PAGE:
Arrived too late for a group photo: Rhode Island Red by Charlotte Carter, an almost forgotten book about a young black woman playing jazz saxophone on the streets of New York and casually solving crimes alongside. Two late additions which have not arrived yet but will also fall in my birthday indulgence (and after that I stop! I promise!): Josephine Corcoran’s debut poetry collection What Are You After from Nine Arches Press and Lucy Fricke’s Töchter (Daughters) about taking a terminally father to Switzerland and then travelling on, trying to make sense of life, loss, middle-age and female friendships. It came highly recommended by a German blogger I trust, Cafehaussitzer (Uwe Kalkowski), but I only read it after my trip to Berlin, so had to order online…

 

Birthday, Berlin and Books

Or ‘The Three Bs that made me very happy this weekend’.

Can heartily recommend: celebrating with your two oldest and kindest friends who have also just turned the same age and still have pictures of you giggling together from your youth, feeling loved, dancing to 99 Luftballons and Falco’s Der Kommissar (songs from our childhood), watching football with German friends unhappy about the way their team played but relieved that they won nevertheless, home-cooked party food, lots of dancing, partying with former Olympic rowers, walk along the banks of the Tegeler See at sunset, walk through the tourist-thronged streets of pretty much anywhere in Museumsinsel area and not feel like a tourist, stop at the biggest bookshop in the city with a friend who has the same literary tastes as you do, not mind the rain, discover your friend lives just opposite the house where Christopher Isherwood stayed during his year in Berlin.

To be honest, the Berliners didn’t understand much of the song lyrics either – it’s very Viennese dialect and humour.

Not so good: forgetting your mobile phone at home, so I couldn’t take any pictures [but I have the memories!] And having your flight delayed by two hours on the way home.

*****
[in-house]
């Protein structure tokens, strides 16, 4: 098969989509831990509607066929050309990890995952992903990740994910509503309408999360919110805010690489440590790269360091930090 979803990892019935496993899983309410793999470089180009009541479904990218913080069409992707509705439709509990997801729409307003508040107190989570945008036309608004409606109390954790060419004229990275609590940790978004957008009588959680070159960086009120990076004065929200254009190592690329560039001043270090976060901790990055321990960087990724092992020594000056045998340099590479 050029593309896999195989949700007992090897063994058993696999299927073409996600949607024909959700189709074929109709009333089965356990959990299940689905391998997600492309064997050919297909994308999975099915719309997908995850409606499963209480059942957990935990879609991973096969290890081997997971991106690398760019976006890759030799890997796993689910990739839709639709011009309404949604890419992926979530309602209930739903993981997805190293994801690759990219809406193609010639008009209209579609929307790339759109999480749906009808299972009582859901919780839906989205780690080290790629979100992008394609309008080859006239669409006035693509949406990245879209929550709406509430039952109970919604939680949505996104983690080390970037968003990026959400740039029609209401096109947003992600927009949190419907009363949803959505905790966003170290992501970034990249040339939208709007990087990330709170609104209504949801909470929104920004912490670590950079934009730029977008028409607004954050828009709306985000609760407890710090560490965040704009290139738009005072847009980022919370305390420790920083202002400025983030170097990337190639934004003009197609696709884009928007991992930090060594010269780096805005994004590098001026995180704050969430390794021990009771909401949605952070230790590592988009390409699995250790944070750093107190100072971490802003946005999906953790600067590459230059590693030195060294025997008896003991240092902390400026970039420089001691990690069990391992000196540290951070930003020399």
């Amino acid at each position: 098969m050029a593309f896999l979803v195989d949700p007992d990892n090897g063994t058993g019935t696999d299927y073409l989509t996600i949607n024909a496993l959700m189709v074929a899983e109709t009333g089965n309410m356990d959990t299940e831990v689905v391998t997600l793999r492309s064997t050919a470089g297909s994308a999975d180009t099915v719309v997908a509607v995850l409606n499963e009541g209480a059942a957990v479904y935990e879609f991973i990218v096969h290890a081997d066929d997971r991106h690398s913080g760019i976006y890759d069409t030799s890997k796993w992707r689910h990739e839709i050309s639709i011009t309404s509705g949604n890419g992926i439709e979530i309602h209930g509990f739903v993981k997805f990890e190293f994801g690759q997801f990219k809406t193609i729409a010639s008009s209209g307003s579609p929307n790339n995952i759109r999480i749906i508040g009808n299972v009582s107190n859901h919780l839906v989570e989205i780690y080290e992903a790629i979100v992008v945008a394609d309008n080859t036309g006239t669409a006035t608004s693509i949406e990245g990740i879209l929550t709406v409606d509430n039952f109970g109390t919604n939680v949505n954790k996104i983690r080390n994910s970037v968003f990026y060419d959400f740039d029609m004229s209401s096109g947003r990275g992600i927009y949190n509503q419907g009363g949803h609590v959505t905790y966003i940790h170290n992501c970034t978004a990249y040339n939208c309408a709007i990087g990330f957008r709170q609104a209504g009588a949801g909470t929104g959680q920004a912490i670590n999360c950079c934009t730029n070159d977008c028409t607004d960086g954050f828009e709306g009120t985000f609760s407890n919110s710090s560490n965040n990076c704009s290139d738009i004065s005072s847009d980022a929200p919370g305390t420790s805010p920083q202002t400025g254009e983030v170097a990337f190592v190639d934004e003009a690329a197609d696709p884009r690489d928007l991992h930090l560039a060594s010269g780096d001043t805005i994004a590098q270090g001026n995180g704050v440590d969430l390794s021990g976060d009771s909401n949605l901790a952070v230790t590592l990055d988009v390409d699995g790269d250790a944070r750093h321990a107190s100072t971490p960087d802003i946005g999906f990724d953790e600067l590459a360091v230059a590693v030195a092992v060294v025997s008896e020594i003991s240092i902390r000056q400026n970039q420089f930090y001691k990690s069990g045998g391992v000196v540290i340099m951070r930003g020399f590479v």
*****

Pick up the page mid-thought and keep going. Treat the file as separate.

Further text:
Wonderful book haul, though, especially for hand luggage only standards.

And great reasons for acquiring each one of them. From top to bottom:

  1. Pascal Mercier: Perlmann’s Silence – Swiss writer who was professor of philosophy at the University of Marburg where I spent a year during my Ph.D. The topic of the novel is also one that is perpetually fascinating to me: academic conference, plagiarism, professional identity and murder…
  2. Daniel Kehlmann: Measuring the World – not as well known as more recent works by Kehlmann which have been translated since, this story of German scientists Humboldt and Gauss, and their obsession with time/space displacement.
  3. Ilinca Florian: When We Learnt to Lie – Romanian film director and writer, this is her debut novel, about a Romanian family during the last few years of Communism, a society about to transform profoundly.
  4. Joachim Riedl: The Genius the Meanness – Austrian writer, who studied in Cambridge and has written a lot about Jewish life in Vienna. This book, originally published in 1992, was one of the first to question the golden shimmer of fin de siecle Vienna and show its tarnished side as well. This was a present from my Viennese friend, who shares my critical love relationship with that city.
  5. Marlen Haushofer’s The Wall – have wanted to read this one for ages, but not in translation. I don’t know why I wasn’t aware of its existence before, since it was first published in 1963 (and so has nothing to do with the Berlin Wall), well before I was born, but I only started hearing about it about 4-5 years ago. Perhaps the ultimate dystopian novel about human isolation.
  6. Julia Franck: The Midday Woman – I was impressed by Franck’s book West and when I asked my friend what else I could read by her, she said that this novel is perhaps one of her favourite novels of the past decade or more. This one has apparently also been translated into English by the much-missed Anthea Bell as The Blind Side of the Heart.